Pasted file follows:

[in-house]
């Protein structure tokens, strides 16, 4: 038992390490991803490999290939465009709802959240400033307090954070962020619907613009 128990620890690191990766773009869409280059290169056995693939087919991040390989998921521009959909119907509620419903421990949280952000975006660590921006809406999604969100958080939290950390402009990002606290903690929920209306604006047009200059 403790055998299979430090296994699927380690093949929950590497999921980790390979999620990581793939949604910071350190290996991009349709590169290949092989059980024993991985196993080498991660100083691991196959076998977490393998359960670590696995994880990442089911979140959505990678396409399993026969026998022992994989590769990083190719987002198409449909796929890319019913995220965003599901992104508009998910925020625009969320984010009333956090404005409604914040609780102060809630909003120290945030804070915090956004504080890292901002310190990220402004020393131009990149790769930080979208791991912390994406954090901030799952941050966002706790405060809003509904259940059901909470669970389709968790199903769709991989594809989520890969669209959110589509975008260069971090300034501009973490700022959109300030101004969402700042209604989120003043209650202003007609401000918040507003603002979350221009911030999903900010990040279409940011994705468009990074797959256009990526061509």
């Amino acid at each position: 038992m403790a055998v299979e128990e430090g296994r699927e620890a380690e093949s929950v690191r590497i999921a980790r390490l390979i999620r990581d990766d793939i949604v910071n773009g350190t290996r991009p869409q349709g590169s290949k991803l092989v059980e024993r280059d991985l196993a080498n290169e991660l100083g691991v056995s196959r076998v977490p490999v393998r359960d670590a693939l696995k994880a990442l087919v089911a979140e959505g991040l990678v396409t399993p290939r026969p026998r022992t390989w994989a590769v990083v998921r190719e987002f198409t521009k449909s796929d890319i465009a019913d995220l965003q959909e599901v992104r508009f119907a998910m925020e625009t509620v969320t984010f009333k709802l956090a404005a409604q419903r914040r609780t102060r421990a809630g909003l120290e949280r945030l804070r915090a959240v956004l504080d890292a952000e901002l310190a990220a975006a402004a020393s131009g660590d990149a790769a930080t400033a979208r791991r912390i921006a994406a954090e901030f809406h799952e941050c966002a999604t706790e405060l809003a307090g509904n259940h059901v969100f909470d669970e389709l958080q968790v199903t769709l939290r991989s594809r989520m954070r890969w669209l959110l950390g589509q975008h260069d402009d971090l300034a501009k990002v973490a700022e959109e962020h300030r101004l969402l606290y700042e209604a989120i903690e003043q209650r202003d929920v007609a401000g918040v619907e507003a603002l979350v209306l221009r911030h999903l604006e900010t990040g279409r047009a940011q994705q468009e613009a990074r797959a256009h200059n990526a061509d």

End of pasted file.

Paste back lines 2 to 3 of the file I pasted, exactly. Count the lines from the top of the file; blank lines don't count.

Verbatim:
């Protein structure tokens, strides 16, 4: 038992390490991803490999290939465009709802959240400033307090954070962020619907613009 128990620890690191990766773009869409280059290169056995693939087919991040390989998921521009959909119907509620419903421990949280952000975006660590921006809406999604969100958080939290950390402009990002606290903690929920209306604006047009200059 403790055998299979430090296994699927380690093949929950590497999921980790390979999620990581793939949604910071350190290996991009349709590169290949092989059980024993991985196993080498991660100083691991196959076998977490393998359960670590696995994880990442089911979140959505990678396409399993026969026998022992994989590769990083190719987002198409449909796929890319019913995220965003599901992104508009998910925020625009969320984010009333956090404005409604914040609780102060809630909003120290945030804070915090956004504080890292901002310190990220402004020393131009990149790769930080979208791991912390994406954090901030799952941050966002706790405060809003509904259940059901909470669970389709968790199903769709991989594809989520890969669209959110589509975008260069971090300034501009973490700022959109300030101004969402700042209604989120003043209650202003007609401000918040507003603002979350221009911030999903900010990040279409940011994705468009990074797959256009990526061509």
């Amino acid at each position: 038992m403790a055998v299979e128990e430090g296994r699927e620890a380690e093949s929950v690191r590497i999921a980790r390490l390979i999620r990581d990766d793939i949604v910071n773009g350190t290996r991009p869409q349709g590169s290949k991803l092989v059980e024993r280059d991985l196993a080498n290169e991660l100083g691991v056995s196959r076998v977490p490999v393998r359960d670590a693939l696995k994880a990442l087919v089911a979140e959505g991040l990678v396409t399993p290939r026969p026998r022992t390989w994989a590769v990083v998921r190719e987002f198409t521009k449909s796929d890319i465009a019913d995220l965003q959909e599901v992104r508009f119907a998910m925020e625009t509620v969320t984010f009333k709802l956090a404005a409604q419903r914040r609780t102060r421990a809630g909003l120290e949280r945030l804070r915090a959240v956004l504080d890292a952000e901002l310190a990220a975006a402004a020393s131009g660590d990149a790769a930080t400033a979208r791991r912390i921006a994406a954090e901030f809406h799952e941050c966002a999604t706790e405060l809003a307090g509904n259940h059901v969100f909470d669970e389709l958080q968790v199903t769709l939290r991989s594809r989520m954070r890969w669209l959110l950390g589509q975008h260069d402009d971090l300034a501009k990002v973490a700022e959109e962020h300030r101004l969402l606290y700042e209604a989120i903690e003043q209650r202003d929920v007609a401000g918040v619907e507003a603002l979350v209306l221009r911030h999903l604006e900010t990040g279409r047009a940011q994705q468009e613009a990074r797959a256009h200059n990526a061509d």